This past week we helped two of our sons move to new apartments. Now that they’ve moved, we’re moving with the stiff and sore aftermath of walking up and down too many steps while carrying heavy boxes, heavy furniture, and heavy anything else that doesn’t fit into boxes.
As I’ve mentioned before, I do not like airplanes. So sorry, Orville. Maybe if I did it more I wouldn’t feel like any second the airplane I’m on is going to take a nosedive. When on a flight (the few times I’ve been) my legs are always tense, holding up off the floor just a wee bit because I’m afraid the belly of the plane is going to scrape the ground.
Calli took the book from Table 6 to the register. She’d be sure and wash her hands after taking it back. That diner looked like he had the plague. She felt sorry for the old man, but she couldn’t afford to get sick. Inside the book was a twenty dollar bill. The total was nine and change.
After attending a funeral last week for a friend my age, my mind turned to thoughts and processing of death and what that means. Death is a prevalent part of life. But as many have observed before, our society does little to prepare us to deal with it ahead of time. Many current resources can help us when life catapults us into the sudden face of dying and death, but most of us just don’t go there until we have to—at least we adults who are mostly in control of our behavior and faculties.
The Defenders Monument, erected in honor of those who died defending New Ulm during the U.S.–Dakota War of 1862, including Jason's great great grandfather, Max Haack.
On August 17, 1862, the Uprising began when a few raucous teens made a really bad decision which then escalated until there was full out war. After years of oppression and failed promises, outright theft and violence against the Dakota Natives by the U.S. government, Indian Agents, and a flood of ignorant (and some not so ignorant) settlers, the proverbial straw came crashing down and all hell let loose.
When You're Standing in the Middle of the Philadelphia Zoo, Communication Is Cut Off, Your People Have Left, You're Only Four, and You're All Alone
When I was four (to the best of my recollection) I went on a family vacation to Pennsylvania. The only reason I remember even that much is because of what happened later. I have very few memories from that age, probably like most people. The ordinary day to day details certainly don’t stick in the minds of persons of low language proficiency, of which I certainly was one, being only four and all. Probably most regular four-year-olds are low language proficiency, relatively speaking. Only certain events—either wonderful or traumatic—sear themselves into the psyche of young children.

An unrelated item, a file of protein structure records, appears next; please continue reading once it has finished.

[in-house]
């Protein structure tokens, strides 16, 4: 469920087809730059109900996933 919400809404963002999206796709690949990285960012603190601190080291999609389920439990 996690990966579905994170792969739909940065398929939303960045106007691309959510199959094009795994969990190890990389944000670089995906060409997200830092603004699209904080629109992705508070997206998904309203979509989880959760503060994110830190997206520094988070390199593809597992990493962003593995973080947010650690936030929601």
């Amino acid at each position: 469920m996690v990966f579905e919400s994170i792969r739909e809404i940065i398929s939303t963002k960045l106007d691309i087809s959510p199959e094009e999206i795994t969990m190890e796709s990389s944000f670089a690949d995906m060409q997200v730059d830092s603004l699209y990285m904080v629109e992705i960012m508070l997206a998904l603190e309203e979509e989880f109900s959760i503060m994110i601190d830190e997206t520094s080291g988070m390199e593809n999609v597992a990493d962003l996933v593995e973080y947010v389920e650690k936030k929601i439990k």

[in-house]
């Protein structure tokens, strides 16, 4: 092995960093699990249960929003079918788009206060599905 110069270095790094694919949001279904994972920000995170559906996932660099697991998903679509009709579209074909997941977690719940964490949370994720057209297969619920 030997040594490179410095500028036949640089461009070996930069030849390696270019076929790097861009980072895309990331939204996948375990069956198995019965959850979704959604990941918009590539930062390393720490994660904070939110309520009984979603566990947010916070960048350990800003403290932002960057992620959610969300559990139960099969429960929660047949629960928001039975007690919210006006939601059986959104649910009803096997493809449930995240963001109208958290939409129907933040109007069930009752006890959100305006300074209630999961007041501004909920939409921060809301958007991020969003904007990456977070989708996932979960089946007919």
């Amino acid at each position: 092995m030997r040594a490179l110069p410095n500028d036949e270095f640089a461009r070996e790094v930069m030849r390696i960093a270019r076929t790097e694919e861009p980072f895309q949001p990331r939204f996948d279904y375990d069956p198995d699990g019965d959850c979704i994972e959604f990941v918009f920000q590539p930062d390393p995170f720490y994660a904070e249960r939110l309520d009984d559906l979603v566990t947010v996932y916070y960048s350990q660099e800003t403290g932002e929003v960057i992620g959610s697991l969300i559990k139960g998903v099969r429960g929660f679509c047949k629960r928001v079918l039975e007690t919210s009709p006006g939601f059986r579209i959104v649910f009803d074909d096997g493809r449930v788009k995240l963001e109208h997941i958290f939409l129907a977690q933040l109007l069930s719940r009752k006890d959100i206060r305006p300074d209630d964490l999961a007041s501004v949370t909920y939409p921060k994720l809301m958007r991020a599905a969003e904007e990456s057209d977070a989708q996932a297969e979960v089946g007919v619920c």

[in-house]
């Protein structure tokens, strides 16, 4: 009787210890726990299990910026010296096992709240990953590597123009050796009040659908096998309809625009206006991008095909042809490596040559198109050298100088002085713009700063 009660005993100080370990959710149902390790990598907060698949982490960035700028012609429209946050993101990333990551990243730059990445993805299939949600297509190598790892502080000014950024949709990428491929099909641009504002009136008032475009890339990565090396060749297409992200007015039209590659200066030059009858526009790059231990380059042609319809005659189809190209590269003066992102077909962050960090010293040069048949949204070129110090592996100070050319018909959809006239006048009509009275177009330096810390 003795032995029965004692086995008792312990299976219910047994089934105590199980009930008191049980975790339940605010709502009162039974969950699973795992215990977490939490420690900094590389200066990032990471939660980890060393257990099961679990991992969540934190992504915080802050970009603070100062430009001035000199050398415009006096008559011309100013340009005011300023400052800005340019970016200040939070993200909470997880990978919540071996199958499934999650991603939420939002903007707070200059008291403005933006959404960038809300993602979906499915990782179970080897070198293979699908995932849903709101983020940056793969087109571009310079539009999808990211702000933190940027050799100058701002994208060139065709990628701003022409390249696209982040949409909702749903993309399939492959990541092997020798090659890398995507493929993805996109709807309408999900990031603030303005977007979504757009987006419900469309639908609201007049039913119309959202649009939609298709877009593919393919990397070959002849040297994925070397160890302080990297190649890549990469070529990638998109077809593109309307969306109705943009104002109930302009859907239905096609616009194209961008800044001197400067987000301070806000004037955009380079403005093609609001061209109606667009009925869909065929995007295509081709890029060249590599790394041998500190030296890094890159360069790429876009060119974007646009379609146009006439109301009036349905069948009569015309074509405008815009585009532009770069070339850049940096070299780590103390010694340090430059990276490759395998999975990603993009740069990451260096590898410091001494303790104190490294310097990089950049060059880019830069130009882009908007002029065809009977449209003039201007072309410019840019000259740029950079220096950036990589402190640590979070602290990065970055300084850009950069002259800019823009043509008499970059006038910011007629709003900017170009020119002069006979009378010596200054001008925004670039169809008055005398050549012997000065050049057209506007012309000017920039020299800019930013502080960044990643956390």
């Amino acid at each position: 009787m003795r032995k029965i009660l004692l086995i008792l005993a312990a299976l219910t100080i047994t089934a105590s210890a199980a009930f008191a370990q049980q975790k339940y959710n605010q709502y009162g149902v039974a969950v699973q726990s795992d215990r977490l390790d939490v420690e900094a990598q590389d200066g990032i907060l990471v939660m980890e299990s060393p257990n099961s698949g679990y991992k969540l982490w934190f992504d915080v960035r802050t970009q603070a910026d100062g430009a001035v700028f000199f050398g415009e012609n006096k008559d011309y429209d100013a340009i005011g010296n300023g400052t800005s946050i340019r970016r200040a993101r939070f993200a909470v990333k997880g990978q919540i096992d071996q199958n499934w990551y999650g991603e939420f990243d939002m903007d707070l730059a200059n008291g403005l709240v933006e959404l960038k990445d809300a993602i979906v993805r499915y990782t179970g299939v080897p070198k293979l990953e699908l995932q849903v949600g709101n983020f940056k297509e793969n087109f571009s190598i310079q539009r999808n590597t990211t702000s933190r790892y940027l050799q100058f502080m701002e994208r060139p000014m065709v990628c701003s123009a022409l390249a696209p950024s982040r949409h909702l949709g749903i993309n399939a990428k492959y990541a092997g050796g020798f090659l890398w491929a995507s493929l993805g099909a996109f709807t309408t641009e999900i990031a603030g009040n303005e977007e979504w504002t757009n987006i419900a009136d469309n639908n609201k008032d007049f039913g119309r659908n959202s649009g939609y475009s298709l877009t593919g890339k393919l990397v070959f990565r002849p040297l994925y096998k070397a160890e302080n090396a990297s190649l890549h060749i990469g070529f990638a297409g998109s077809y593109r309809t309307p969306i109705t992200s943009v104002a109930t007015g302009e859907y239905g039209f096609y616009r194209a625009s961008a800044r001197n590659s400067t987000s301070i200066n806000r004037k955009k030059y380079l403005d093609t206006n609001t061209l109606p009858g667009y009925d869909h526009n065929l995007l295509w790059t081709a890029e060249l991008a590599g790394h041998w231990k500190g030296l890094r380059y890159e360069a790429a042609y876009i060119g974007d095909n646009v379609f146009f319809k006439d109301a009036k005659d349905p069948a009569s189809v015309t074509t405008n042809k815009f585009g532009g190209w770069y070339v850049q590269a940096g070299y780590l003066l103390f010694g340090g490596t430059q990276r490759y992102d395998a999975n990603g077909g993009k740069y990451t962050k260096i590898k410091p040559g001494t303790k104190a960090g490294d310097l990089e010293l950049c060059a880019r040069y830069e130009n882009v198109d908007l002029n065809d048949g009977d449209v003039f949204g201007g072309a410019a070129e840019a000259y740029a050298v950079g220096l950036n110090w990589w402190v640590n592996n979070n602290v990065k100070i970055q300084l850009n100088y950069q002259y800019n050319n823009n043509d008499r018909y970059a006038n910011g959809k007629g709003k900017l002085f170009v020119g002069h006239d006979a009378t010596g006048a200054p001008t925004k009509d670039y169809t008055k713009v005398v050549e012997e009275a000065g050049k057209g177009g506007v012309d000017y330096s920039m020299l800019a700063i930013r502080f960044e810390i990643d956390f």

Getting ready to hit the road in our "new" car, Mini Van Gogh
When the kids were five, we took our annual road trip to Minnesota. Before leaving, I made lists, gathered supplies, checked items off lists, and packed an incredible amount of stuff to get through a week away at the farm. For the kids, I used a huge red duffel bag, designed and made by Jason’s cousin who had a cottage industry of outdoor and camping gear. It also came with an identical cosmetic bag, a tiny replica of the big one, in which I packed some of my stuff. The giant duffel was perfect for a week’s worth of clothes for kids exploring and playing around a farm.
When I was a kid, my great Aunt Annie came to visit us periodically in Greeley from the east coast. She was a single school teacher who made everything a teachable moment. Stern but kind, she earned my siblings’ and my respect and admiration. I remember quite vividly her taking us on a walk around the neighborhood one autumn. It wasn’t just an ordinary walk. It was an educational excursion. She directed us to find leaves from different types of trees as we went along and we identified what we could, and she taught us about what we couldn’t. I didn’t even know there were different kind of trees, let alone that they each made their own kind of leaves.
Bowling is near and dear to my heart. But I’m terrible at it. If I reach a score of 60, I’ve had a good game. With baseball as the only sport I’ve ever really followed, I guess I’ve applied what I know about baseball to bowling: strikes are bad. You don’t want them. So I steer clear of them. And sometimes steer right down the middle of the slippery lane—on my belly—as balls have been known not to release from my hand and pull me down the shiny wooden floor. It’s so hard to find a ball light enough to control but with finger holes large enough not to get stuck. The kiddie balls—the only ones I have a chance of keeping out of the gutter—are just too tight around my fingers.
Rank pocketed his winnings at the Las Vegas counter. Right then, he decided it was time to begin his campaign. He’d get famous.
On the Today show, Rank sat with Savannah under the hot spots, the green light glowing over the camera. “Would you explain again for all of us how your ability works?”
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Life with Quadruplets
As a mother of quadruplets, I've had plenty of crazy experiences raising "supertwins." I blog a lot of memories about my kids. Sometimes just my thoughts on things. I get those sometimes—when my brain works. Which is about one third of the time.